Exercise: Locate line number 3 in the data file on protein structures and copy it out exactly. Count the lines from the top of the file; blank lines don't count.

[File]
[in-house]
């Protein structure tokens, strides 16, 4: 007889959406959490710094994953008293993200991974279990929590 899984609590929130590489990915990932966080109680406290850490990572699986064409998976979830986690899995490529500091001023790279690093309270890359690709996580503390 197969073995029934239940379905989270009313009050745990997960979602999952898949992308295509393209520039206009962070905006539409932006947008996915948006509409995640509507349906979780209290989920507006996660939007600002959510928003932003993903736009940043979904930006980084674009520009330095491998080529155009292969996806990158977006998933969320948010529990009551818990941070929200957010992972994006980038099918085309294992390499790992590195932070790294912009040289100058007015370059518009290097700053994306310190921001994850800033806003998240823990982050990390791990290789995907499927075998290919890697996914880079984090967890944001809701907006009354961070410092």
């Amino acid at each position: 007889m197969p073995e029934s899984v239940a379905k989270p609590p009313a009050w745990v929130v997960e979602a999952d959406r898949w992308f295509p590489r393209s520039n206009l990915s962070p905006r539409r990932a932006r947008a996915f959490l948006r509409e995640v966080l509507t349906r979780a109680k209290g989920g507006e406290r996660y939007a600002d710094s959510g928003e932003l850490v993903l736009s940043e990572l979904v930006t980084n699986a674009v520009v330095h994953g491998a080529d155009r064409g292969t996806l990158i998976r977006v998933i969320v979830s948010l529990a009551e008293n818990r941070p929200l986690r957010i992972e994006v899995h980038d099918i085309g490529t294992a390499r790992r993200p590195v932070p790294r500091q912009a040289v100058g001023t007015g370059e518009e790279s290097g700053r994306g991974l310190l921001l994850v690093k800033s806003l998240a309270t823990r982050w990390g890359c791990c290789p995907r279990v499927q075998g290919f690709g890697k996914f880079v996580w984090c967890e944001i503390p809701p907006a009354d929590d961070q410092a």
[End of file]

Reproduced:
């Amino acid at each position: 007889m197969p073995e029934s899984v239940a379905k989270p609590p009313a009050w745990v929130v997960e979602a999952d959406r898949w992308f295509p590489r393209s520039n206009l990915s962070p905006r539409r990932a932006r947008a996915f959490l948006r509409e995640v966080l509507t349906r979780a109680k209290g989920g507006e406290r996660y939007a600002d710094s959510g928003e932003l850490v993903l736009s940043e990572l979904v930006t980084n699986a674009v520009v330095h994953g491998a080529d155009r064409g292969t996806l990158i998976r977006v998933i969320v979830s948010l529990a009551e008293n818990r941070p929200l986690r957010i992972e994006v899995h980038d099918i085309g490529t294992a390499r790992r993200p590195v932070p790294r500091q912009a040289v100058g001023t007015g370059e518009e790279s290097g700053r994306g991974l310190l921001l994850v690093k800033s806003l998240a309270t823990r982050w990390g890359c791990c290789p995907r279990v499927q075998g290919f690709g890697k996914f880079v996580w984090c967890e944001i503390p809701p907006a009354d929590d961070q410092a």